Chapter 2: What is a DC-DC Converter?


Chapter 1 explained how to view the characteristics of power inductors and their different features based on their structure.
A power inductor is a functional part that consists of DC-DC converters and other voltage shifting circuits, and so their specific advantages and disadvantages and the selection of constants must be based on the operation mechanism of the DC-DC converter. This chapter describes the operation mechanism of DC-DC converters and the role of power inductors.

2.1 Overview of DC-DC converters

DC-DC converter is a collective term for circuits that convert an input voltage in a certain range to a fixed output voltage. The types of DC-DC converters are linear regulator and switching regulator. The circuit configuration also varies depending on whether the input voltage is stepped down or stepped up, and these include a wide range of types.



 
Figure 2-1 Definition of DC-DC converter

 

2.2 Need for DC-DC converters

DC-DC converters are needed for power supply circuits only. The CPU, memory, LEDs, and other devices require many different DC voltages to run. However, in the lithium-ion batteries used in mobile devices, for example, the battery voltage (power supply) outputs about 3.7 V only. DC-DC converters are needed for adjusting these differences in voltages. DC-DC converters are required in most electronic devices, and typically, a large number of them are used in a device. 


 
Figure 2-2 Need for DC-DC converters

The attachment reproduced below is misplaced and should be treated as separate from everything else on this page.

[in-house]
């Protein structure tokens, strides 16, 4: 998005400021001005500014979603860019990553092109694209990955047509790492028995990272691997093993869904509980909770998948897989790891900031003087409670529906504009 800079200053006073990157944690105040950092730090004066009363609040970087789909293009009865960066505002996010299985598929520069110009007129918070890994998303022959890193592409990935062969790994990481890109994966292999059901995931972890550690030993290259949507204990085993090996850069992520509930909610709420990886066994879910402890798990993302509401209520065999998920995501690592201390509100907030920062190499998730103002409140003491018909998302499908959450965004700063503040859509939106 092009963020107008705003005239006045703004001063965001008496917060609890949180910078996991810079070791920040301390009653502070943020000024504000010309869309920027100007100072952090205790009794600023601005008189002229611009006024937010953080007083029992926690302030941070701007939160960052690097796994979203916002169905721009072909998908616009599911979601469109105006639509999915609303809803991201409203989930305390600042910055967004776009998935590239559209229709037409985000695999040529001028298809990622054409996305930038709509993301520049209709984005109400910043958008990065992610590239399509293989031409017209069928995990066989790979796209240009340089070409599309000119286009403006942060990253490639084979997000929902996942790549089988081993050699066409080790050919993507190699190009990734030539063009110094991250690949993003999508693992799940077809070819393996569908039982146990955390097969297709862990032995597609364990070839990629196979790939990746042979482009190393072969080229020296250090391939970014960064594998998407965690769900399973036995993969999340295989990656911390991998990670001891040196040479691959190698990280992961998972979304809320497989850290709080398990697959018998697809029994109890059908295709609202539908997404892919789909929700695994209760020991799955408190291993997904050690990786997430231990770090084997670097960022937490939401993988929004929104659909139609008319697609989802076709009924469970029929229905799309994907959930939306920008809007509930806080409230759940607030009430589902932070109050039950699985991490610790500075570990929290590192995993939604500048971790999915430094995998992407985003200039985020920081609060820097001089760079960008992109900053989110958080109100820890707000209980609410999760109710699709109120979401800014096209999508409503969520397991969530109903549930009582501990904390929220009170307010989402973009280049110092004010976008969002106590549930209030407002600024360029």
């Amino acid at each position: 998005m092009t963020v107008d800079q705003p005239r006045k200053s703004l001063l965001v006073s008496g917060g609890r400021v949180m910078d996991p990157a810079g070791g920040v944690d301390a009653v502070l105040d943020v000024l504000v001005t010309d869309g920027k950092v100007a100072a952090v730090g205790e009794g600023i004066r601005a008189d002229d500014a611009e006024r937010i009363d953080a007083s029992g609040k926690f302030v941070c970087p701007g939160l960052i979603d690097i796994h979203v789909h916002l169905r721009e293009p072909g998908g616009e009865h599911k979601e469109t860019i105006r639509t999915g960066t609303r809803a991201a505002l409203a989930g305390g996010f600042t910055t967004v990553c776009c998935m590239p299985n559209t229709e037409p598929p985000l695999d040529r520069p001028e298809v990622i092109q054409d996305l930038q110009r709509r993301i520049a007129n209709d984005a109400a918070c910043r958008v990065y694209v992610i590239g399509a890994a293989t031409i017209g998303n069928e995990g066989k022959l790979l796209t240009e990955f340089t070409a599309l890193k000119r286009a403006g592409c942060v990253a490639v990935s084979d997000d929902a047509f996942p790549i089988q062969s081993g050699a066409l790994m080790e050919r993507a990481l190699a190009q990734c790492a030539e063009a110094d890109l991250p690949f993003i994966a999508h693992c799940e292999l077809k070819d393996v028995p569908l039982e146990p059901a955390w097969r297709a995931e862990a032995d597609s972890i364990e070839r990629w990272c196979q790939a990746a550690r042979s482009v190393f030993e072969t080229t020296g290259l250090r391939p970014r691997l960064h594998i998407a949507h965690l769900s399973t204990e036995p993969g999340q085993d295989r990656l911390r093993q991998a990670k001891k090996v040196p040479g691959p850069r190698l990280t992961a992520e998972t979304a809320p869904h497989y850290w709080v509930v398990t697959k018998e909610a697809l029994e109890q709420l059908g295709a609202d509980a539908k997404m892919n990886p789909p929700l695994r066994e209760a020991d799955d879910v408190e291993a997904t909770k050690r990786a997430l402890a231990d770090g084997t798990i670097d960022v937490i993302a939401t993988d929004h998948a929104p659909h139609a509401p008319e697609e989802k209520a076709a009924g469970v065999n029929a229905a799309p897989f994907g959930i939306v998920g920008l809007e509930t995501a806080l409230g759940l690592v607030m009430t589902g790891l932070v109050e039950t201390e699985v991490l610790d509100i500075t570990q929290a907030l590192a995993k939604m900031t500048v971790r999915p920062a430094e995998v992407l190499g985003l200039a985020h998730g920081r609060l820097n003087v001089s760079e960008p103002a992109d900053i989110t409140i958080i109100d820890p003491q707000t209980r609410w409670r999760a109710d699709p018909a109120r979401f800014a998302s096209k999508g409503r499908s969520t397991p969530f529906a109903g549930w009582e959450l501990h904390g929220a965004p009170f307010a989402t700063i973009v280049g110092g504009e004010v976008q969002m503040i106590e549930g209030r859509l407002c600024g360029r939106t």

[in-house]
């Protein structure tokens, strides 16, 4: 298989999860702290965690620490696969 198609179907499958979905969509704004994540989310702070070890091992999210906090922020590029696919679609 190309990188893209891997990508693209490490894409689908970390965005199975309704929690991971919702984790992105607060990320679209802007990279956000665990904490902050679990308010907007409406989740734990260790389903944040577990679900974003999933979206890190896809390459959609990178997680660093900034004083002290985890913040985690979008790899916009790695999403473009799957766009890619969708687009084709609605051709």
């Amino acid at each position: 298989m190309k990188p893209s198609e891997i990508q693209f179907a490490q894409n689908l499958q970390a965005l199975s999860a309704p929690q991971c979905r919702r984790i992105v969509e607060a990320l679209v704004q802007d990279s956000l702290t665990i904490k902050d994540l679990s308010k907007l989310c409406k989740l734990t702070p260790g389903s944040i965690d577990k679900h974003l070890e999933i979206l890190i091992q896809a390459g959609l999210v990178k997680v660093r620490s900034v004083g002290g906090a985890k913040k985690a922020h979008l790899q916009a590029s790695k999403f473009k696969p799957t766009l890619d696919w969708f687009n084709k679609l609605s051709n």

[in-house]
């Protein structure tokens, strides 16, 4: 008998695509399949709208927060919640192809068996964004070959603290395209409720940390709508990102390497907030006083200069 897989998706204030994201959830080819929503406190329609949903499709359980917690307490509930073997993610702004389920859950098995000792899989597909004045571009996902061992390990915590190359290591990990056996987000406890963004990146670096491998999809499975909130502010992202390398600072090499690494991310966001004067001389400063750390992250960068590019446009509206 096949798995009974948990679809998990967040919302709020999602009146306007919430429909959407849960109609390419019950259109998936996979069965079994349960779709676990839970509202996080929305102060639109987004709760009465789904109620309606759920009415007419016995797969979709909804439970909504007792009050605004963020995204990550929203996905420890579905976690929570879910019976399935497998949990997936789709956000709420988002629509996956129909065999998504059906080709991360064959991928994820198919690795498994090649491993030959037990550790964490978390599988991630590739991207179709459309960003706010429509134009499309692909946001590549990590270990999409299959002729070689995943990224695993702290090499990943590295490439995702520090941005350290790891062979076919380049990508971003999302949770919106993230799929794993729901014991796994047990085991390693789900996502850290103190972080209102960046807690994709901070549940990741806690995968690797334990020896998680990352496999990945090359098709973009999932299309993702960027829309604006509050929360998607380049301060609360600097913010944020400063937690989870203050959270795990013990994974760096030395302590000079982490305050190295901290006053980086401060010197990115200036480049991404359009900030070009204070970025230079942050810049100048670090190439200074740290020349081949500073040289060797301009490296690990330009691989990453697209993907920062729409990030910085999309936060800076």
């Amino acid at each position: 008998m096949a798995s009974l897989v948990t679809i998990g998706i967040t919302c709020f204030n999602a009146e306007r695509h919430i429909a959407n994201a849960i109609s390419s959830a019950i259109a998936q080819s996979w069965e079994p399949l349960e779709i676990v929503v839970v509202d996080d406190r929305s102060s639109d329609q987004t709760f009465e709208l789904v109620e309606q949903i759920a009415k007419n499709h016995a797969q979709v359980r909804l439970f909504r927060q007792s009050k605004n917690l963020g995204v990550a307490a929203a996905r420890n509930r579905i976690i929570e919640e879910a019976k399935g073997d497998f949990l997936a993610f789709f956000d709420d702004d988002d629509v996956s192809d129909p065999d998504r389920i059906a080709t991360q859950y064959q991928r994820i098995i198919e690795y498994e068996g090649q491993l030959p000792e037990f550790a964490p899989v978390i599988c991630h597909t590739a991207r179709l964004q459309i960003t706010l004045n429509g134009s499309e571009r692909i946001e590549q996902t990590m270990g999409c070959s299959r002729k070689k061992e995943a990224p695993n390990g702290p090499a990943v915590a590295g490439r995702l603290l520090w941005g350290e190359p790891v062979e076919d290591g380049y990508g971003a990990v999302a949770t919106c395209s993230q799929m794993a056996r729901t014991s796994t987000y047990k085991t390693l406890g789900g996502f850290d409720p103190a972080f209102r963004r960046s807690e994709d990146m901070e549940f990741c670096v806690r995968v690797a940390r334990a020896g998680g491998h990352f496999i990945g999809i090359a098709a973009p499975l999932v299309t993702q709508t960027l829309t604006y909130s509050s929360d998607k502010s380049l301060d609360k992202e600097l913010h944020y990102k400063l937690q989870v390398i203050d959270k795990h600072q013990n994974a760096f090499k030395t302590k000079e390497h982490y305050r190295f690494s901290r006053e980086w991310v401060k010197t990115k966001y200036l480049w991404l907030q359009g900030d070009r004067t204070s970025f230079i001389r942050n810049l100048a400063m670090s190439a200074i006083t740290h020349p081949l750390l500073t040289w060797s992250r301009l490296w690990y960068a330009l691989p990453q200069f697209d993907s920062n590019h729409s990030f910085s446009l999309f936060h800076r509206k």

2.3 Classification of DC-DC converters

DC-DC converters can be classified as linear regulators or switching regulators.


 
Figure 2-3 Classification of DC-DC converters


2.3.1 Principles of linear regulators

A linear regulator is the simplest conversion method, and the voltage is converted by voltage division using resistors. For example, to set half of an input voltage as the output voltage, an equal load resistance and regulator variable resistance are used to divide the input voltage by one-half.


 
Figure 2-3-1 Principles of linear regulators


While this method is simple and low-cost, one drawback is that it uses resistors, and larger potential differences for the input/output result in higher power losses (lower efficiency). Consequently, this reduces the battery runtime for mobile devices. Furthermore, a cooling mechanism is sometimes installed for the purpose of reducing the heat generated by the power losses. For this reason, linear regulators are commonly used when the power used is small or when the input/output potential difference is small. Switching regulators (explained next) are used in most circuits with a relatively higher power usage.


2.3.2 Principles of switching regulators

The switching regulator consists of a circuit combining switching elements, inductors, capacitors, and other functional parts. The switch is turned ON or OFF at high speed to enable adjustment of the output voltage, and ideally, the voltage is converted without any power loss.


 
Figure 2-3-2 Principles of switching regulators


This method is further divided into isolated and non-isolated types. The isolated-type switching regulator is a method where the input voltage (primary side) and output voltage (secondary side) are isolated by a transformer. This is used to prevent electric shock and electric leakage when converting high-voltage circuits. In contrast to the isolated type, the non-isolated type is a method where a transformer is not used, and the input and output are not isolated. Most mobile devices and in-car devices using batteries use non-isolated DC-DC converters because of their low voltage. 


Contents:Chapter 2: What is a DC-DC Converter?
  2.1 Overview of DC-DC converters
2.2 Need for DC-DC converters
2.3 Classification of DC-DC converters

2.4 DC-DC converter usage examples

2.5 Operating principles of DC-DC converters